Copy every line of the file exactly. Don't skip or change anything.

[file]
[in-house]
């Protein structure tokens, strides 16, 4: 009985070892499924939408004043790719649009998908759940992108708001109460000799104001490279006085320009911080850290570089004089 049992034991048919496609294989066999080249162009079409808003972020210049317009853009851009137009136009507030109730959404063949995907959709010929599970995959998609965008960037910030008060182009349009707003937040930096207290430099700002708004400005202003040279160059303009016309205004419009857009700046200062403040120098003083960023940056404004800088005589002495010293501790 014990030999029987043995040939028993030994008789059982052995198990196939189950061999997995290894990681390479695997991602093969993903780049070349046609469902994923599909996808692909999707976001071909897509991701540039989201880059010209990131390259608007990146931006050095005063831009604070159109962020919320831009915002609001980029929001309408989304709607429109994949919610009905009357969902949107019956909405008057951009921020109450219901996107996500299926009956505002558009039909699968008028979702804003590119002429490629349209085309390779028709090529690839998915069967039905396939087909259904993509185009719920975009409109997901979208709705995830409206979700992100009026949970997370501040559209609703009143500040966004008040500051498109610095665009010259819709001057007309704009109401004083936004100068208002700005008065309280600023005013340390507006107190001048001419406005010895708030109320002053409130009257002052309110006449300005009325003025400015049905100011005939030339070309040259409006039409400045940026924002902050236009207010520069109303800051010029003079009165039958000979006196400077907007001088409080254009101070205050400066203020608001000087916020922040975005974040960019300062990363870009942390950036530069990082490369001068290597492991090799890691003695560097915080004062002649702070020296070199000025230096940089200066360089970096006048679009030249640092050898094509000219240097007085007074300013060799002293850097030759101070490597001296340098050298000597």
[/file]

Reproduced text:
[in-house]
């Protein structure tokens, strides 16, 4: 009985070892499924939408004043790719649009998908759940992108708001109460000799104001490279006085320009911080850290570089004089 049992034991048919496609294989066999080249162009079409808003972020210049317009853009851009137009136009507030109730959404063949995907959709010929599970995959998609965008960037910030008060182009349009707003937040930096207290430099700002708004400005202003040279160059303009016309205004419009857009700046200062403040120098003083960023940056404004800088005589002495010293501790 014990030999029987043995040939028993030994008789059982052995198990196939189950061999997995290894990681390479695997991602093969993903780049070349046609469902994923599909996808692909999707976001071909897509991701540039989201880059010209990131390259608007990146931006050095005063831009604070159109962020919320831009915002609001980029929001309408989304709607429109994949919610009905009357969902949107019956909405008057951009921020109450219901996107996500299926009956505002558009039909699968008028979702804003590119002429490629349209085309390779028709090529690839998915069967039905396939087909259904993509185009719920975009409109997901979208709705995830409206979700992100009026949970997370501040559209609703009143500040966004008040500051498109610095665009010259819709001057007309704009109401004083936004100068208002700005008065309280600023005013340390507006107190001048001419406005010895708030109320002053409130009257002052309110006449300005009325003025400015049905100011005939030339070309040259409006039409400045940026924002902050236009207010520069109303800051010029003079009165039958000979006196400077907007001088409080254009101070205050400066203020608001000087916020922040975005974040960019300062990363870009942390950036530069990082490369001068290597492991090799890691003695560097915080004062002649702070020296070199000025230096940089200066360089970096006048679009030249640092050898094509000219240097007085007074300013060799002293850097030759101070490597001296340098050298000597």